The Appraisal Institute, the National Association of REALTORS® (NAR) and other members of the real estate industry testified before a Congressional subcommittee on Capitol Hill this week in support of the role of appraisers in the Department of Veterans Affairs (VA) Home Loan Guaranty Program. Concerns raised during the hearing centered on the program’s lack of sufficient appraisal services.
“America’s veterans have been well-served for years by VA’s appraisal system, and professionals in the business should be proud of their good work,” said Michelle Bradley, immediate past chair of NAR’s Real Property Valuation Committee and a state-certified general real property appraiser from Pennsylvania, to the House Veterans Affairs Committee Subcommittee on Economy Opportunity.
“Unfortunately, that system is under tremendous pressure today,” Bradley said. “What we’ve found is that, among appraisers, there’s a real reluctance to work with the VA. Generally, appraisers are dissatisfied with the level of compensation they’re receiving for their work. It’s also harder than ever for trainees to enter the field, not just within the VA system but across the industry, which only adds to the perception of an appraiser shortage. This overall regulatory burden is a significant issue, and we have to turn things around.”
Bradley’s testimony reflected findings from a recent NAR survey, which called out inadequate compensation and training and the strain of compliance.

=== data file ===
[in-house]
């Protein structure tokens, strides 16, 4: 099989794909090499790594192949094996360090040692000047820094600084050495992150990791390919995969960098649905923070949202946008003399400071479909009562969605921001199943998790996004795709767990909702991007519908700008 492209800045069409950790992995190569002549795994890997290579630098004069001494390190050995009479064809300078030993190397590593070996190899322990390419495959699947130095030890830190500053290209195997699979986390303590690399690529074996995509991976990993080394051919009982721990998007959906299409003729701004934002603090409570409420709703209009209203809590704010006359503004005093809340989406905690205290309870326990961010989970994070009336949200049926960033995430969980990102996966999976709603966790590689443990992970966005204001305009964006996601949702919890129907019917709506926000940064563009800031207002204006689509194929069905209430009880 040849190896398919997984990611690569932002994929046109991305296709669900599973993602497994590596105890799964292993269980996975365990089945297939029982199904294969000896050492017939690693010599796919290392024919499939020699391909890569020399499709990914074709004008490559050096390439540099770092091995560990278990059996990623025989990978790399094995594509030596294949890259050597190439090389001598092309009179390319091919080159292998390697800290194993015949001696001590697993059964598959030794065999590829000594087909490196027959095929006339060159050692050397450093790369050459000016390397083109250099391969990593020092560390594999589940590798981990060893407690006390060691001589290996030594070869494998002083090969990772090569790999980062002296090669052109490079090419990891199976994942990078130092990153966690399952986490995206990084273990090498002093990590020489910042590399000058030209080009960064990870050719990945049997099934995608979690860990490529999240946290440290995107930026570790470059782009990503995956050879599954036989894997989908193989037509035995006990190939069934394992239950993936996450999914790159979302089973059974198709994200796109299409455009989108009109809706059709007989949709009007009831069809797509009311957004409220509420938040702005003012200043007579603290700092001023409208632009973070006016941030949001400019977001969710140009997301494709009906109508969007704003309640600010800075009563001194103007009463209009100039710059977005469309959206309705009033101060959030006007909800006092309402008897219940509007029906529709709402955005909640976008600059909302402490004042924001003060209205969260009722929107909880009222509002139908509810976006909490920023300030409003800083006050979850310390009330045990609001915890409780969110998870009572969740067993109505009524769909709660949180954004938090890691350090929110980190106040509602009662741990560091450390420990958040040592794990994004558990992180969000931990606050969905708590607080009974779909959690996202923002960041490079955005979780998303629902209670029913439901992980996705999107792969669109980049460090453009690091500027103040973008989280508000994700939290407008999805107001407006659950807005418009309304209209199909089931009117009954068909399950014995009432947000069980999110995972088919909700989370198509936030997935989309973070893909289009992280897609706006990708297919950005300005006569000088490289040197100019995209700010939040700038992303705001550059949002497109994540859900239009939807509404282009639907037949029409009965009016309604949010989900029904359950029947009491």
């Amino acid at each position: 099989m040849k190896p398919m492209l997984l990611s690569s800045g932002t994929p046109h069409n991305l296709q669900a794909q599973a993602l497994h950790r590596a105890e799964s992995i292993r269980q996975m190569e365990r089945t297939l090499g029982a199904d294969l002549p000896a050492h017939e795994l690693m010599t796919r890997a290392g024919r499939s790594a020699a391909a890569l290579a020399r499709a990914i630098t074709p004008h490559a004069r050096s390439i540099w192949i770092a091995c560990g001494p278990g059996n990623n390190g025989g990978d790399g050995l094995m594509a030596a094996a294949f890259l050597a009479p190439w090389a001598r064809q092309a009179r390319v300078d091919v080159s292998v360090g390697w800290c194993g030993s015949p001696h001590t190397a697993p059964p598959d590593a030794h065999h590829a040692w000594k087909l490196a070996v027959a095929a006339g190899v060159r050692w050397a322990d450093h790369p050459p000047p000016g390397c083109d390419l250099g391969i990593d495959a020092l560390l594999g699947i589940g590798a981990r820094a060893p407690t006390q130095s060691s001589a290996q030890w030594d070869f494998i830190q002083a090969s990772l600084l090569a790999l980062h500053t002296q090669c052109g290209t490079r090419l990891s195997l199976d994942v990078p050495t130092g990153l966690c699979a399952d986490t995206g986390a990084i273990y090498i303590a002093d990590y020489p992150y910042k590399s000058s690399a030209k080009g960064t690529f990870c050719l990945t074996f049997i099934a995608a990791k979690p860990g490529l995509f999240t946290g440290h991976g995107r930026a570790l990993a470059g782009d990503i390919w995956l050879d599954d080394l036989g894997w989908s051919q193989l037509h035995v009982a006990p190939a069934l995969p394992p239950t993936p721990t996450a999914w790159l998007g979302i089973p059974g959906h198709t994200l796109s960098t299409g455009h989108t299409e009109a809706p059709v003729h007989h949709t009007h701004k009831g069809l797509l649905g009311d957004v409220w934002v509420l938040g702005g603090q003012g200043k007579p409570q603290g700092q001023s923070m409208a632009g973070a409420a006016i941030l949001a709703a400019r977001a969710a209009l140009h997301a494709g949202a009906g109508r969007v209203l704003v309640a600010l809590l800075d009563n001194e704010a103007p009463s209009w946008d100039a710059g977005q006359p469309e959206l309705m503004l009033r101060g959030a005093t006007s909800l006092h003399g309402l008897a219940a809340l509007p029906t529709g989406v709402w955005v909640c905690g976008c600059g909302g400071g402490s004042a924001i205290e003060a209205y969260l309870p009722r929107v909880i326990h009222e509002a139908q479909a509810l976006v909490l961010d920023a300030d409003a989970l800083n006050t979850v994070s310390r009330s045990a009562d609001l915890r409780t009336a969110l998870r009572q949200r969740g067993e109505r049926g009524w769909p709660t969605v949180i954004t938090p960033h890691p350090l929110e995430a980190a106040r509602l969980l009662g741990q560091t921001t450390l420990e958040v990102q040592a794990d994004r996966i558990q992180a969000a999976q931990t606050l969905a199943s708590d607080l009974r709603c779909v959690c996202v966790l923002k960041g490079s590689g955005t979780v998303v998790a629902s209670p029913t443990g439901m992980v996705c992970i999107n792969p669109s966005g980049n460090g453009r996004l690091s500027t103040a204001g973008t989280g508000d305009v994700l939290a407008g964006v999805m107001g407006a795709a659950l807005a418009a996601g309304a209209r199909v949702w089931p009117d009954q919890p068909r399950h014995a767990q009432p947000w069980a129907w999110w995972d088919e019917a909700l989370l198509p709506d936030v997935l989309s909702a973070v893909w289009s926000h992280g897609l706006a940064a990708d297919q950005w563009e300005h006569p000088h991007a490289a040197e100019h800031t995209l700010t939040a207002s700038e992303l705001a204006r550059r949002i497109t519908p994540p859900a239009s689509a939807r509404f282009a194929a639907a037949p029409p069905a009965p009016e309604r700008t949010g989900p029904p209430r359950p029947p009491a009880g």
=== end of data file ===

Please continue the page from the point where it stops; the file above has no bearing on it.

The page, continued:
Stephen S. Wagner, vice president of the Appraisal Institute, called attention to the VA Appraiser Fee Panel, a pool of several thousand appraisers who work on a rotating basis on behalf of VA to provide collateral risk assessment.
“The Appraisal Institute supports the basic framework of the VA Fee Panel in contrast to what is currently found in the Federal Housing Administration or the private sector,” said Wagner, a former member of the Fee Panel, to the Subcommittee. “By comparison, the structure of the Fee Panel facilitates a greater degree of appraisal independence and represents a much more positive environment for real estate appraisers.”
Wagner and the Appraisal Institute recommended the VA maintain an independent Fee Panel, as well as create a standby list of approved appraisers and enhance appraiser recruitment efforts.
Eighteen percent of all recent homebuyers were veterans—more than half of which used a VA loan, according to NAR’s 2016 Veterans and Active Military Home Buyers and Sellers Profile.
“What we have today isn’t perfect, but it’s an important part of ensuring veterans and active service members are protected when using a VA home loan,” Bradley said. “NAR looks forward to working with the VA and Members of Congress to improve this system in the years to come.”
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